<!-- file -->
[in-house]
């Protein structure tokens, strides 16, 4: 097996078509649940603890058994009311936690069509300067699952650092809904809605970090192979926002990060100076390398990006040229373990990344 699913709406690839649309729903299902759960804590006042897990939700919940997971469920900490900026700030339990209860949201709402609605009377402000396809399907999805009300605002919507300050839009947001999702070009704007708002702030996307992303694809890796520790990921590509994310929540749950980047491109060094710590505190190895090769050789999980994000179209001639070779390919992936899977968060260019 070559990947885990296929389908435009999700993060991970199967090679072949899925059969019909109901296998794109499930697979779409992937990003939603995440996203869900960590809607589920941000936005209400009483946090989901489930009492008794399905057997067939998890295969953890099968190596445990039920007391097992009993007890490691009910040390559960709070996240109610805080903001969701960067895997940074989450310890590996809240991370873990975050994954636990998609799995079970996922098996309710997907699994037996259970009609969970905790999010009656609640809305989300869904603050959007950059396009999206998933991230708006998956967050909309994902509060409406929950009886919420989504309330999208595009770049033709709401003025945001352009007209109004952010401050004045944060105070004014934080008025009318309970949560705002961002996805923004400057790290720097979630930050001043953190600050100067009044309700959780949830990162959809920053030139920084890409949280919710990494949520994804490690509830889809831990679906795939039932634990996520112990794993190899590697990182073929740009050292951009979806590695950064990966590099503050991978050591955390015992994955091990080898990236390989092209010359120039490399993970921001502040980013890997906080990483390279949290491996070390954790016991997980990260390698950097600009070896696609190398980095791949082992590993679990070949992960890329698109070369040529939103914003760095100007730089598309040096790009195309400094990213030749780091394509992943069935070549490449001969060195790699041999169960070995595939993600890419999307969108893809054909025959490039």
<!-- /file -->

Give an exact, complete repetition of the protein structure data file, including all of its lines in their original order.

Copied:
[in-house]
């Protein structure tokens, strides 16, 4: 097996078509649940603890058994009311936690069509300067699952650092809904809605970090192979926002990060100076390398990006040229373990990344 699913709406690839649309729903299902759960804590006042897990939700919940997971469920900490900026700030339990209860949201709402609605009377402000396809399907999805009300605002919507300050839009947001999702070009704007708002702030996307992303694809890796520790990921590509994310929540749950980047491109060094710590505190190895090769050789999980994000179209001639070779390919992936899977968060260019 070559990947885990296929389908435009999700993060991970199967090679072949899925059969019909109901296998794109499930697979779409992937990003939603995440996203869900960590809607589920941000936005209400009483946090989901489930009492008794399905057997067939998890295969953890099968190596445990039920007391097992009993007890490691009910040390559960709070996240109610805080903001969701960067895997940074989450310890590996809240991370873990975050994954636990998609799995079970996922098996309710997907699994037996259970009609969970905790999010009656609640809305989300869904603050959007950059396009999206998933991230708006998956967050909309994902509060409406929950009886919420989504309330999208595009770049033709709401003025945001352009007209109004952010401050004045944060105070004014934080008025009318309970949560705002961002996805923004400057790290720097979630930050001043953190600050100067009044309700959780949830990162959809920053030139920084890409949280919710990494949520994804490690509830889809831990679906795939039932634990996520112990794993190899590697990182073929740009050292951009979806590695950064990966590099503050991978050591955390015992994955091990080898990236390989092209010359120039490399993970921001502040980013890997906080990483390279949290491996070390954790016991997980990260390698950097600009070896696609190398980095791949082992590993679990070949992960890329698109070369040529939103914003760095100007730089598309040096790009195309400094990213030749780091394509992943069935070549490449001969060195790699041999169960070995595939993600890419999307969108893809054909025959490039």